Aromas opens the mic for the night


A dimly lit Aromas Cafe was reverberating with the sounds of talented Toreros on Wednesday night for Torero Program Board’s Open Mic Night. The first open mic of the semester featured passionate student performers who were eager to share their talents and meet others who share their enthusiasm for performing.

Performances primarily involved musical talents, but stand-up and dancing acts were also included in the night’s entertainment. Some performers were open mic regulars while others took to the spotlight for their first time.

Senior Taz De Alencar was among the many first-time-performer acts at open mic.

“I was in class when I came down for a coffee at Aromas and saw the whole set up,” Alencar said.  “My friends and I jam all the time, but I’ve never played in front of an audience. So we decided to sign up for the fun of it.”

Audience members, were happy to support their peers and friends in the intimate setting. Junior Victoria Simon attended the event and enjoyed the Torero performers.

“The open mic night had an amazing atmosphere on Wednesday and it was great to see new performers and open mic usuals,” Simon said. “Everyone was supporting each other and it created a great vibe.”

Senior Andrew Irwin played an original guitar song of his, “Beatnik Nation” for the Aromas crowd. Irwin, amongst many others, appreciated the opportunity to play in a comfortable environment where he could share his talent and connect with other musicians.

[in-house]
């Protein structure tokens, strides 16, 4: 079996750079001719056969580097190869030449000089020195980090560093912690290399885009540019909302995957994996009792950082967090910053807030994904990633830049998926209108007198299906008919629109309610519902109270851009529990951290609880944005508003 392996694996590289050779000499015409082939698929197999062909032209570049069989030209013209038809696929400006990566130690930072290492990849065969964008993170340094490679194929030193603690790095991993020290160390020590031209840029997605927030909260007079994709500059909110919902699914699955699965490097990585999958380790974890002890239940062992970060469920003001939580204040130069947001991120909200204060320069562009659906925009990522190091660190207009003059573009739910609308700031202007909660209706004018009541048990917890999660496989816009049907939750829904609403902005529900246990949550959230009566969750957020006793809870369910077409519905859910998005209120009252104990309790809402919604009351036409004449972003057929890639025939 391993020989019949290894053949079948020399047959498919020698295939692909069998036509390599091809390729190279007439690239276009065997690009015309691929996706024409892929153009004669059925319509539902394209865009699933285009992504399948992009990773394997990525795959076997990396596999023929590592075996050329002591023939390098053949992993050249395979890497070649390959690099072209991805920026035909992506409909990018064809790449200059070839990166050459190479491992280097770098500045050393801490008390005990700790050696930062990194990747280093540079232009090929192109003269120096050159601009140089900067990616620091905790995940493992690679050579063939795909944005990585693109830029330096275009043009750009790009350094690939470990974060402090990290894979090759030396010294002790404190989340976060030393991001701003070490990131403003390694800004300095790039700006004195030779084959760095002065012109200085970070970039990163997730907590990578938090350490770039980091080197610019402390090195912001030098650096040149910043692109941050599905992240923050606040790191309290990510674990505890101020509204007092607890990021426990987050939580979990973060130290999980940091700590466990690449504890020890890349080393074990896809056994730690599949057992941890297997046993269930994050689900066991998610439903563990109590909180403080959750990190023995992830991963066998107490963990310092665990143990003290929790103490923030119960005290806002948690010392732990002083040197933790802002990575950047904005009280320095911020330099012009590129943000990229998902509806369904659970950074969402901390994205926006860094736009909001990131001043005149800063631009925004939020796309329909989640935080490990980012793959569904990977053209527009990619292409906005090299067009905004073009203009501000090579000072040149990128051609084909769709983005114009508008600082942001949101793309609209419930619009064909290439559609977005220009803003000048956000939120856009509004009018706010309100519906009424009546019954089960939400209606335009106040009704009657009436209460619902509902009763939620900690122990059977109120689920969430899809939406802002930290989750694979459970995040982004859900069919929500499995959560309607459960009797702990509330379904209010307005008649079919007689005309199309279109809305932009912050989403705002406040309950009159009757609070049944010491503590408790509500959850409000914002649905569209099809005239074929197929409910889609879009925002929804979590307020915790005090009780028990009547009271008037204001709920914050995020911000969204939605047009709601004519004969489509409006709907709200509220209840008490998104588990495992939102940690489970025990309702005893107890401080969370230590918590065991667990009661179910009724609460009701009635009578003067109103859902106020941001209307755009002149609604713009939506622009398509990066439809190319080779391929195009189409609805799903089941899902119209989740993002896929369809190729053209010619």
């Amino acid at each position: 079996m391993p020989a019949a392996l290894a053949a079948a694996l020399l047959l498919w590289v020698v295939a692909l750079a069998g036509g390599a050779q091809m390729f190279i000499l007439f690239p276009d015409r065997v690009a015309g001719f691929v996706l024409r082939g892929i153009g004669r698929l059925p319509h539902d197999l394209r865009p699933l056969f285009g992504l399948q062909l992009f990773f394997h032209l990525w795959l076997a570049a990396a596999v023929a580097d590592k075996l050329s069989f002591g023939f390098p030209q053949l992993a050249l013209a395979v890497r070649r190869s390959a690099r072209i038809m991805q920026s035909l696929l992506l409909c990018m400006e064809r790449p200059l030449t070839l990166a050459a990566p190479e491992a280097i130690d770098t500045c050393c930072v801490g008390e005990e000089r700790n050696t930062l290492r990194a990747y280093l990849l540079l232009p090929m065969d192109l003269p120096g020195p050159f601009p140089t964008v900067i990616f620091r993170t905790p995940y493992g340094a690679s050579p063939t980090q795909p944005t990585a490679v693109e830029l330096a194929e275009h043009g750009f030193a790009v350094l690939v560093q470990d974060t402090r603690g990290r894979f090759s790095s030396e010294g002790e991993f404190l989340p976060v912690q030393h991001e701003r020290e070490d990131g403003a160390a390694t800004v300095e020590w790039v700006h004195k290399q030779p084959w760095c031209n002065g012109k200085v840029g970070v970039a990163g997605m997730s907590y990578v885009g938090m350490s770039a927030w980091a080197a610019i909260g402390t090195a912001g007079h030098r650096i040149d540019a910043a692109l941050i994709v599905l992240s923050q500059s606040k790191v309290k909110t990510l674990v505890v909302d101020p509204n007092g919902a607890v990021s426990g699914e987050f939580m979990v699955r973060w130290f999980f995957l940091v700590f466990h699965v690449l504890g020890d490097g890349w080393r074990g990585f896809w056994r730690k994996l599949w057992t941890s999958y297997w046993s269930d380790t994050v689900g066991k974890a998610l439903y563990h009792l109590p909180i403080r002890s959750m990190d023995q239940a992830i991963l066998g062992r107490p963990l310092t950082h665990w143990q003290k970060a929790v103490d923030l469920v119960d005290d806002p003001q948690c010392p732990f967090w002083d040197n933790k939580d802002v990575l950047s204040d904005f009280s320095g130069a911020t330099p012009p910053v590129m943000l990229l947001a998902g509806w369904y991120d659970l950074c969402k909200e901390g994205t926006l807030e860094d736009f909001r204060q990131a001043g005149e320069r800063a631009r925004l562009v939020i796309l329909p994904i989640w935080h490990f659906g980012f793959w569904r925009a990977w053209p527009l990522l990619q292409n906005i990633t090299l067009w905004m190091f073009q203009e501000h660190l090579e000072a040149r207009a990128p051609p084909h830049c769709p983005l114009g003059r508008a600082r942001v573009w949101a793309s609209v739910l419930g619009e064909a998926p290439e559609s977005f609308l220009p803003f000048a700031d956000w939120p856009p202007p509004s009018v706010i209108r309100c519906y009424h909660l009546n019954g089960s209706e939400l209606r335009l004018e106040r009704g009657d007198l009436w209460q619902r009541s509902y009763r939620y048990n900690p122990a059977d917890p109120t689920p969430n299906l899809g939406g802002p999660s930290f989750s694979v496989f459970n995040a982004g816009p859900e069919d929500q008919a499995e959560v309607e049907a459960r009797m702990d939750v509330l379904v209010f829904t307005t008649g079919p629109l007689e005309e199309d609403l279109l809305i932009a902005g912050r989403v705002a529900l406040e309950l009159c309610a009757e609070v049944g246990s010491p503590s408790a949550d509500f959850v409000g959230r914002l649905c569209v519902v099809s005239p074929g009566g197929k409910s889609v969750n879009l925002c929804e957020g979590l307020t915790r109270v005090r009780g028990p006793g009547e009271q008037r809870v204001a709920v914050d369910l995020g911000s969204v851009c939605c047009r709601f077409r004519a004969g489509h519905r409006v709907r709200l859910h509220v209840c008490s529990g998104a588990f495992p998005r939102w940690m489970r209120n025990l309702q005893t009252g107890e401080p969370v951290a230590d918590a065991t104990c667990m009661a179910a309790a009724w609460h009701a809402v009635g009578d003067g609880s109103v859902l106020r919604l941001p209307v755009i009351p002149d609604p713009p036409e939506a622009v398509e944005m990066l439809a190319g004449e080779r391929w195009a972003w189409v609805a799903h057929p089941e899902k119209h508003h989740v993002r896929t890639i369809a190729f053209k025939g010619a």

“The quaint warm feeling of the room allowed for inspiration to bring aspiring musicians together,” Irwin said.

Unlike musicians such as Irwin who came with thoroughly practiced material, other performers, including Alencar and senior Brian Lynch, thrive on improvisation.  Both students performed a well received, impromptu song in which Lynch and Alencar handed off freestyle verses.

Other types of talents included junior Crash Ketcham’s lively dance routine that provided the audience with a refreshing change of scene from the many guitar acts that tend to dominate the open mics.

Of course, there could be room for improvement. Attracting and maintaining audience numbers is always a challenge. TPB offered Baked Bear ice-cream sandwiches at the open mic as an incentive for people to stop by.  As the event neared its end, the numbers in the audience slowly fell, but the performances continued enthusiastically.  Regardless of the numbers in the crowd, the sign-up list for the open mic was full for the night and the entertainment was sustained.

Ketcham believes that this may be contributed to a lack of performing arts in the university scene.

“Since performing arts are not a part of USD culture, I feel like this event lets performers do their thing, myself included,” Ketcham said.

“I went up there and everybody was so welcoming; I honestly just felt like I was jamming in my living room,” Alencar said. “[The event had] really good vibes and I definitely want to do it again.”

TPB regularly hosts the evening event and has scheduled the next open mic for April 6. Those interested in performing, should contact TPB After Dark Coordinator, Robby Hanlon for more information.

The ambiance that these open mics provide keep student performers returning and others mustering up the courage to share their passions for their first time on the mic.